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Putin's Speech Omits Anticipated Bombshell

Perhaps the biggest surprise about President Vladimir Putin's speech was that it contained no surprises.

Expectations were high in the hours before the annual address after privately owned Dozhd television reported that Putin would propose abolishing mayoral elections and regional legislatures.

But Putin made no such proposal, instead only speaking briefly and vaguely on the issue of local governance, saying that local elections must guarantee that well-prepared and goal-oriented people serve in government.

Dozhd, citing an unidentified source close to the presidential administration, reported late Wednesday that reform of local government would be the main topic of Putin's speech and that Putin would propose abolishing mayoral elections and changing the legislative system on the local level.

"The main new thing will be to change the vertical power system of governance in order to escape conflicts as happened in Astrakhan and Yaroslavl," the source said, Dozhd reported.

The source said governors would appoint mayors, and there would be no more regional legislatures.

A State Duma deputy confirmed to The Moscow Times that Putin had planned to make such an announcement in his speech. The idea is nothing new. Speculation has swirled since Putin's first Kremlin stint in the 2000s that he wanted to make such a sweeping political reform.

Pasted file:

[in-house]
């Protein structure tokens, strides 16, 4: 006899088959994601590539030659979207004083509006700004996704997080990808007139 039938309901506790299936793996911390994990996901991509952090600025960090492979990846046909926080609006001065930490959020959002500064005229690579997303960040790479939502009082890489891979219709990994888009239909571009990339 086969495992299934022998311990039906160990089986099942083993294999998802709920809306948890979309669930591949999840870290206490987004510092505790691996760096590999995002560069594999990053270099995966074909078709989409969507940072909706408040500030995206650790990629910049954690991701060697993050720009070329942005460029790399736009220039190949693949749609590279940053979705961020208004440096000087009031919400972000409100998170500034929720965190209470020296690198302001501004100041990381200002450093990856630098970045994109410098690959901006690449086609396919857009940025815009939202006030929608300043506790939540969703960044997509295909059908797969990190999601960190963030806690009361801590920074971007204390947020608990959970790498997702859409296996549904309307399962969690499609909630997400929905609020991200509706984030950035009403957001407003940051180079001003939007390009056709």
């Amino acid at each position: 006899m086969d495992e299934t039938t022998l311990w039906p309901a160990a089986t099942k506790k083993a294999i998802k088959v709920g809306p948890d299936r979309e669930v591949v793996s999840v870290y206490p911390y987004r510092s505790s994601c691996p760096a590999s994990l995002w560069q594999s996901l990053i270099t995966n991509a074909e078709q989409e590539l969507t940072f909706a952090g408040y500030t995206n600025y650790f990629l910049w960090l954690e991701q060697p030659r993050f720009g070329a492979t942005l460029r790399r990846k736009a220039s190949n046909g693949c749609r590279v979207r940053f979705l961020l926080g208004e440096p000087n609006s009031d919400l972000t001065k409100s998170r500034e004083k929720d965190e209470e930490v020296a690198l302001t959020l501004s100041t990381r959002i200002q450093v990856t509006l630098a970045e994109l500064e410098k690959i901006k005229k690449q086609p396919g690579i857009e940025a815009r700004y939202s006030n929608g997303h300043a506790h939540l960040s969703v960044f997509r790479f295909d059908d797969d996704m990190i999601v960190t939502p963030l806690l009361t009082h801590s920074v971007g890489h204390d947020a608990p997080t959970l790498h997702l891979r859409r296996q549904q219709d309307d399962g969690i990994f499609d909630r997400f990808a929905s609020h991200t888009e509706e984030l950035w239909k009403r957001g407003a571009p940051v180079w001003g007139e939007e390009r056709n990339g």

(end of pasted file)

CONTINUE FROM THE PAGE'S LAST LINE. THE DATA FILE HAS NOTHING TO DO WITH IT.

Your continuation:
But the deputy, who requested anonymity so as not to damage his political career, said after Putin's speech Thursday that infighting amid Putin's aides killed the announcement.

The deputy said serious discussions were held on this issue up until the last minute between two teams within Putin's circle: one led by Kremlin first deputy chief of staff Vyacheslav Volodin, who proposed keeping the institution of mayoral elections, and the so-called siloviki, or officials from military and security services, who insisted on abolishing them.

The deputy said someone from Volodin's team leaked the information to Dozhd and that the leak eventually became one of the team's weapons in defending its position in the argument with the siloviki.

"I am very glad that the message about mayoral elections was the opposite from what was expected. I know there was a fight about it," the deputy said.

Putin began his speech by talking about local governance. Emphasizing that local administrations were "full of problems" such as corruption, internal conflicts, and bureaucratic confusion, Putin called on lawmakers to re-examine these problems and to solve them within the coming year. He did not elaborate about the way to bring about the needed changes.

Opposition candidates have been elected mayor in several cities, including Civil Platform politician Yevgeny Roizman in Yekaterinburg this fall and Yevgeny Urlashov, also of Civil Platform, in Yaroslavl last year.

Both have faced conflicts linked to local United Russia politicians. Roizman has clashed with the Sverdlovsk governor, and Urlashov was detained earlier this year on suspicion of bribery.

The Duma deputy who spoke about the conflict between Volodin and the siloviki argued that Putin had made the right decision in keeping mayoral elections.

"This summer, a strategy was adopted in which all opposition politicians were to be pushed down to the municipal level in order for them to prove their viability," the deputy said.

If mayoral elections were abolished, these people would be on the loose and free to come back to Moscow to try to get federal positions, the deputy added.

Staff writer Ivan Nechepurenko contributed to this report.

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